Although it is incurable, bipolar disorder can be treated successfully with psychotherapy and medications that are taken as prescribed to regulate abnormal brain chemistry.

Mood Stabilizers

Mood stabilizers, such as lithium, Depakote (an anticonvulsant that works as a mood stabilizer), Lamotrigine, and Neurontin, are common medications prescribed to control mood swings. Exactly how mood stabilizers work to control bipolar mania and depression is not yet certain. However, lithium seems to inhibit release of dopamine into the brain by interfering with receptor functioning while simultaneously stimulating the release of another important neurotransmitter called serotonin. Moreover, recent research into mood stabilizers has found that lithium, Depakote, et al may prevent brain cell death caused by chronic stress.

Atypical Antipsychotics

Atypical antipsychotics are simply newer antipsychotics developed to control delusions, auditory hallucinations, and other psychotic symptoms of schizophrenia and bipolar disorder. Commonly prescribed antipsychotics include Abilify, Clozaril, Risperdal, Seroquel, and Zyprexa. In addition to relieving psychotic symptoms, atypical antipsychotical also help minimize irritability, impulsivity, disorganized thoughts, and insomnia.

When someone with bipolar disorder presents clinical depression symptoms with psychotic features, the attending psychiatrist may prescribe atypical antipsychotics such as Risperidone, Aripiprazole, or Olanzapine in combination with an antidepressant. Also referred to as "second generation" psychotic medications, these atypical antipsychotics block dopamine pathway receptors in the brain just as older antipsychotics do. However, AAPs do not cause the tremors or muscle rigidity produced by older psychotic medications, especially in long-term use.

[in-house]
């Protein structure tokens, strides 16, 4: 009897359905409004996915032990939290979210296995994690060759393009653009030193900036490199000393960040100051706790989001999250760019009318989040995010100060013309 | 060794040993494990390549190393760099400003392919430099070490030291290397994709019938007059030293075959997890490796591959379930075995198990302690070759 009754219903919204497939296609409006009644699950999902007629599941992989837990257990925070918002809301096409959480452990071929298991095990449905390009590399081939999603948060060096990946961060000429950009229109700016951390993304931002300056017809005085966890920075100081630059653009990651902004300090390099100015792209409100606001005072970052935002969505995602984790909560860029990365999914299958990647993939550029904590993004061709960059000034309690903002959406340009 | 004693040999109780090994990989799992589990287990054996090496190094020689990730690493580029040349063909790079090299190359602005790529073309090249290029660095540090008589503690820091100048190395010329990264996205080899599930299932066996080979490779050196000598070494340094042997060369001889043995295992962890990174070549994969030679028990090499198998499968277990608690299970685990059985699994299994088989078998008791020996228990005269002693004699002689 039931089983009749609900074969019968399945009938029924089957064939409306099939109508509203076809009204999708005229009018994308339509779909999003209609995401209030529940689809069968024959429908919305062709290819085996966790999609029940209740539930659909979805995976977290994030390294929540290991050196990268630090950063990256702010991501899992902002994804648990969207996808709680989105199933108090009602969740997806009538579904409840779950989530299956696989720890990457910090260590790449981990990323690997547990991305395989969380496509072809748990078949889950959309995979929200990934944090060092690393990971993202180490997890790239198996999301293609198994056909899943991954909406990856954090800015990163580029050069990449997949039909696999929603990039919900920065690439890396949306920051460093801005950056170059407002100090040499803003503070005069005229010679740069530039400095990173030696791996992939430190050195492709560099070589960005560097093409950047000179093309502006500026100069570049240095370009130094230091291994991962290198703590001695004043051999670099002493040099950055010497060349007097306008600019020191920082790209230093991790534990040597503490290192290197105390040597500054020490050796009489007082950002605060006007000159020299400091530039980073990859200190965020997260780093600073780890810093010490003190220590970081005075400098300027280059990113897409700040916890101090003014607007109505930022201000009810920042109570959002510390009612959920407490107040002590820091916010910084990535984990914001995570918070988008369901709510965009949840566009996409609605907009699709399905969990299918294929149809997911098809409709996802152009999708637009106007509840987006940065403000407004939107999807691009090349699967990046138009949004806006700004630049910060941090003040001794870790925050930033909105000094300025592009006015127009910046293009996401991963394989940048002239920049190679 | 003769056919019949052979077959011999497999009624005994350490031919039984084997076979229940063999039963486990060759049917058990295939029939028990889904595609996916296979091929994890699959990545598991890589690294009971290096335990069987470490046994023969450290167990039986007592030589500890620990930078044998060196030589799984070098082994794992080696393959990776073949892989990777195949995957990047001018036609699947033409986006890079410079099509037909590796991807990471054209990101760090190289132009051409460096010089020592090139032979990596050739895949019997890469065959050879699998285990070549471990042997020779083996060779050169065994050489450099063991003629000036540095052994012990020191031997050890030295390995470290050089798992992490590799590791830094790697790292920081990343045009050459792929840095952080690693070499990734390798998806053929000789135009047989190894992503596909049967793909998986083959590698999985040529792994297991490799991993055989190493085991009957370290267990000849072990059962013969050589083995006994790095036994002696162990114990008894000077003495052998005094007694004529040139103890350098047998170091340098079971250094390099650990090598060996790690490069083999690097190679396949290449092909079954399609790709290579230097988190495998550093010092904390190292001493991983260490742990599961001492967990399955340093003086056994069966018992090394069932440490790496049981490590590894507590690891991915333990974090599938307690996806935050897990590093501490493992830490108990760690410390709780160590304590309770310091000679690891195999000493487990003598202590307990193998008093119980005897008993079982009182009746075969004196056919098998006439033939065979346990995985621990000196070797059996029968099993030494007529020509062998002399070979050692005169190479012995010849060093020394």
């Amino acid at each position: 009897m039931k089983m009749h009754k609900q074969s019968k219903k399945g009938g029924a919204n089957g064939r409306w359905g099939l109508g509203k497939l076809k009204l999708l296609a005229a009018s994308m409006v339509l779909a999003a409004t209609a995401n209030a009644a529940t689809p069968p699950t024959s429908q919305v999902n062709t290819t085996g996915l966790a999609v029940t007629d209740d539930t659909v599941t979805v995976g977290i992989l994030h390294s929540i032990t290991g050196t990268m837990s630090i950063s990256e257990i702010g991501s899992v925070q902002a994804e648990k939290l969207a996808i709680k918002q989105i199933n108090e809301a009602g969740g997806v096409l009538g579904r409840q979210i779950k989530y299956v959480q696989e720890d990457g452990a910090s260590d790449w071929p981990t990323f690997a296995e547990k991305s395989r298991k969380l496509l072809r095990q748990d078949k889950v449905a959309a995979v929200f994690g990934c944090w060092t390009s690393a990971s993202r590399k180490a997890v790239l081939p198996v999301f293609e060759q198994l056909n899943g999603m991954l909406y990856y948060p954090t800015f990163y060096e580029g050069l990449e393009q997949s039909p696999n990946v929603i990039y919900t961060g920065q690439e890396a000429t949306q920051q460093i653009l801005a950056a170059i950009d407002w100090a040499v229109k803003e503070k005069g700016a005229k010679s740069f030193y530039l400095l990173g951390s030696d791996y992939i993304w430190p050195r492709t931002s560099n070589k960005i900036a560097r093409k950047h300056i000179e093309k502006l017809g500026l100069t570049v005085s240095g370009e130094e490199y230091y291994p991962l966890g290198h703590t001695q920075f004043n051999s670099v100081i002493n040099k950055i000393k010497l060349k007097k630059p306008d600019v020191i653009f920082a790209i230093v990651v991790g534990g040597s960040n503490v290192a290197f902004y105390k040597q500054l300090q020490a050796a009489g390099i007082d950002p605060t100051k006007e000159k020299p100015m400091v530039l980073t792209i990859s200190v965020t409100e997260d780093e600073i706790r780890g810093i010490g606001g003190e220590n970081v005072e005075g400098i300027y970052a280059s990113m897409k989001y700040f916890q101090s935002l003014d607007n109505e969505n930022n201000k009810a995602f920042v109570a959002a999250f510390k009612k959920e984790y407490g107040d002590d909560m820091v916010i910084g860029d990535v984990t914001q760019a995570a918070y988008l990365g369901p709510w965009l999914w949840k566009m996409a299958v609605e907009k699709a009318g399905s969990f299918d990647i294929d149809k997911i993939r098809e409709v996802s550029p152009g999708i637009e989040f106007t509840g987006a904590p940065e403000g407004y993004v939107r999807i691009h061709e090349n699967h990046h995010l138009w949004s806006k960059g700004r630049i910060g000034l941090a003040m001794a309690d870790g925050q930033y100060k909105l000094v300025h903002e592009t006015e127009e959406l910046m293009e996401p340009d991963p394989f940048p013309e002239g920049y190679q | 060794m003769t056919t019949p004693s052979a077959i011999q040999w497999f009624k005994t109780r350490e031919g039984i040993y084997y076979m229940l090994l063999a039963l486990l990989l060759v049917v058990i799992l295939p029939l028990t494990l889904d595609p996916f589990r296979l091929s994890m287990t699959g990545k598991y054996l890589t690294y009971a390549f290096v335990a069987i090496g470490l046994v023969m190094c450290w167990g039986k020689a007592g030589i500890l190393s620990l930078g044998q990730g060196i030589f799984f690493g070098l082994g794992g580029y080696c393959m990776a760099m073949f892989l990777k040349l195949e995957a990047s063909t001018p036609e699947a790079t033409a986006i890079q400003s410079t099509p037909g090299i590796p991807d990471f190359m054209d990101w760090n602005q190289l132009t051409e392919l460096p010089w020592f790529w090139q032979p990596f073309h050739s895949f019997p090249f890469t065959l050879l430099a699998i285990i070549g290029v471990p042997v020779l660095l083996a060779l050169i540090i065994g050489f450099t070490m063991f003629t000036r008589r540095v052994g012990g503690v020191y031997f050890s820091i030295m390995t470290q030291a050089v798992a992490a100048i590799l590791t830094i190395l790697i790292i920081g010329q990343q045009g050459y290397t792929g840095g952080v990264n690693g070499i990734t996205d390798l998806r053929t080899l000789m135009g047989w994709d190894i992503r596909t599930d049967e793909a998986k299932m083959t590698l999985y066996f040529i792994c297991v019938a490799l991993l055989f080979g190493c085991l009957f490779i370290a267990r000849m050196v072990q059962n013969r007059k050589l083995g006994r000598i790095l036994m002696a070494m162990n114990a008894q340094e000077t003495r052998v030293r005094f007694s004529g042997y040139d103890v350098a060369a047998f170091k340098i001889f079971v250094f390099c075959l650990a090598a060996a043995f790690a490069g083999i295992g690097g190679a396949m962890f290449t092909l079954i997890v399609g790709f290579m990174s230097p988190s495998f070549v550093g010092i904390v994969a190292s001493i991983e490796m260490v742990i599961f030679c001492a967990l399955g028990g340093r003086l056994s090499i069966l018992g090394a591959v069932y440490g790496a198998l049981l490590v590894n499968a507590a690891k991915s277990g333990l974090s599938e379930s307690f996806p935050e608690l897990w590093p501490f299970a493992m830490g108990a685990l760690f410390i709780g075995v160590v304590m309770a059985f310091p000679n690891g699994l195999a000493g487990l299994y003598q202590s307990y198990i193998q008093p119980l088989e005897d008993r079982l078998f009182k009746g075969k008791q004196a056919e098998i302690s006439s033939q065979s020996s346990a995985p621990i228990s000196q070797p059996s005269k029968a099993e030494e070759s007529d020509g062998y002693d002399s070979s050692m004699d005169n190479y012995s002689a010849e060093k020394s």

Antidepressants

Antidepressants treat the depressive phases of bipolar episodes by maintaining sufficient levels of serotonin in the brain, a neurotransmitter vital to regulating moods, sexual behavior, appetite, and sleep. Antidepressants such as Zoloft, Celexa, Effexor, and Wellbutrin are taken as soon as a person feels themselves slipping into the "down" phase of an episode and continued until that phase is over. In addition to relieving depression, antidepressants seem to reduce the incidences of rapid cycling and mania.

The Importance of Serotonin in Controlling Bipolar Disorder Symptoms

  • Serotonin is a neurotransmitter primarily responsible for controlling symptoms of depression in most psychological disorders, including bipolar disorder. Also called selective serotonin reuptake inhibitors (SSRIs), antidepressants create a condition in the brain that allows defective neuronal receptors to release serotonin back into the brain instead of "reuptaking" it.
  • Since the majority of brain cells are influenced by serotonin in one way or another, a deficiency or overflow of serotonin will affect various aspects of mood, sleep, attention, appetite, social behavior, and memory. While no method currently exists to measure exactly how much serotonin is in the brain, researchers know that boosting serotonin levels with SSRIs diminishes clinical depression symptoms.
  • An interesting dilemma yet to be resolved by researchers is the question of whether the lack of serotonin causes depression or if depression causes a reduction in serotonin levels.

Tricyclic Antidepressants

Tricyclic antidepressants (monoamine oxidase inhibitors) for bipolar depression may work better for those who do not respond very well to traditional antidepressants. They have a unique three-ring chemical structure that inhibits reuptake of norepinephrine, dopamine, and serotonin so that more of these neurotransmitters are available to brain cells. Tricyclics such as Elavil (amitriptyline), Tofranil (imipramine), and Pamelor (nortriptyline) are typically prescribed to bipolar patients who have not found relief with other medications. This kind of antidepressant can also help those suffering from migraines, insomnia, ADHD, and chronic pain syndromes.